“Give me your tired, your poor, your huddled masses yearning to breathe free.”
Emma Lazarus’ powerful words from her poem, “The New Colossus,” engraved on the Statue of Liberty’s pedestal, were just as powerful performed in “Liberty: A Monumental New Musical,” at the Riviera Theater this past weekend from Thursday Oct. 19 to Sunday Oct. 22
The story follows a personified version of the Statue of Liberty—named Liberty in the show and played by Katharina Nieves—as she tries to establish herself in the United States.
The show grapples with issues surrounding immigration and presents a variety of viewpoints. Characters such as Francis A. Walker, played by Dennis Dawson, and Regina Schuyler, played by Tamara Albert, are both skeptical of immigrants’ value to the country and criticize Liberty for asking for assistance in obtaining a pedestal on which she can be affixed.
One of Walker’s lines in the performance captures his disdain for immigrants perfectly, when he claims that the government isn’t in the position to give pedestals to every statue that travels to the U.S. This line draws a perfect parallel to the criticisms some politicians have of immigrants constantly begging for handouts from the government.
Other characters in the show are more sympathetic to not only Liberty’s cause, but to that of all immigrants. For example, Emma Lazarus, played by Elizabeth Giguere Kimball, tutors a young immigrant in English as he tries to learn the new language and navigate in the new country. Although Lazarus is not entirely open to the public about her role in aiding immigrants, she eventually uses her talents in poetry to write “The New Colossus” for Liberty and to help persuade Americans that Liberty should stay in the U.S.
The actors’ depiction of these themes was also noteworthy, especially their vocal performances in the show. Nieves’ voice shines when singing “Horizon,” a song about immigrants’ hopes when traveling to the U.S., and “Huddles Masses,” which closes the show quoting “The New Colossus” poem.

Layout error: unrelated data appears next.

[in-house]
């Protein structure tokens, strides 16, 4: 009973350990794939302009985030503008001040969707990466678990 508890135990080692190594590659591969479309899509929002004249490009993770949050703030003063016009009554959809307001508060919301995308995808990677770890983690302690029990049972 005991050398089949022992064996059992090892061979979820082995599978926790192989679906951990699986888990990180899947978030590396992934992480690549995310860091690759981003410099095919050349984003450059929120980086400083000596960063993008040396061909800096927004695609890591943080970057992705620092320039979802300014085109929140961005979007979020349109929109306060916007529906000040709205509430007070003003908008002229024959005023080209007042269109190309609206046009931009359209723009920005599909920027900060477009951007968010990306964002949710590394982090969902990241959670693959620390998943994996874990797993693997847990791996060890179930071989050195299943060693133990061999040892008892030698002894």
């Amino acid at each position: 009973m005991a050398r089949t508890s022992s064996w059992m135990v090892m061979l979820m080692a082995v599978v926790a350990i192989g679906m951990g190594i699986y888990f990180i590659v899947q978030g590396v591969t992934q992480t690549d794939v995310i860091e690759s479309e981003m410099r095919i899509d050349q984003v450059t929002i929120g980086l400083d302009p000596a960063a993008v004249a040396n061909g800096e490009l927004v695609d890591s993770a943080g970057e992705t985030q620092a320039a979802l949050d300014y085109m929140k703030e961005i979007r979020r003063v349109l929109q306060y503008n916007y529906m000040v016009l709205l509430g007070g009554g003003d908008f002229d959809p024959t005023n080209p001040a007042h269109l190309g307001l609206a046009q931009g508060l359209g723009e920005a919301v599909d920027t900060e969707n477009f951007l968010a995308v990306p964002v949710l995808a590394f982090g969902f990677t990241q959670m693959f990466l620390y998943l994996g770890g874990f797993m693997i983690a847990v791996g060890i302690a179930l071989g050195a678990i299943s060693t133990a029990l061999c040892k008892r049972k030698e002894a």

Darius Kimbrough’s raspy soulful voice was also memorable, especially in his character Samuel Ferguson’s song “More.” This song tells the story of Ferguson’s struggle to gain freedom as a former slave in the U.S., and he pleads Liberty to stand for rights of all those who are forgotten, not just immigrants.
“Liberty” serves as a springboard that director Ruth Henry hopes will lead to a discussion of imigration issues, Henry said. Geneseo also has some connections to the Statue of Liberty itself, according to Henry.
“The Livingston County Historical Society has as part of its collection now on loan the original trowel that was used to lay the cornerstone for the Statue of Liberty, which as far as I’m concerned should be in the Library of Congress or the Smithsonian or something,” Henry said. “The fact that it is here in this little museum on Center Street in Geneseo … it’s just preposterous that it’s such a valuable, significant item and here it is.”
The show also served as a fundraiser in order to benefit the Livingston County Historical Society. Rehearsing in the organization’s office helped the cast prepare for the show as they were able to feel the weight of history around them, according to Henry.
The base of Geneseo’s bear fountain was designed by Richard Morris Hunt, who also designed the base of the Statue of Liberty, adding another connection between Geneseo and lady liberty herself.
Many of these issues, including accepting immigrants and people from other cultures, explored in this show relate to national concerns this country is facing as well as issues that are present on the Geneseo campus.
“The whole campus gets these emails talking about how our focus is toward inclusivity and diversity. So the show falls in line with that theme, especially with various bias related incidents and things that happen. It’s certainly very timely and an important thing to keep in mind,” physics and mathematics double major sophomore James Canning, who played percussion during the show, said.
“Liberty” successfully explores these relevant themes, and the stellar performances by the actors created a significant impact on all audience members.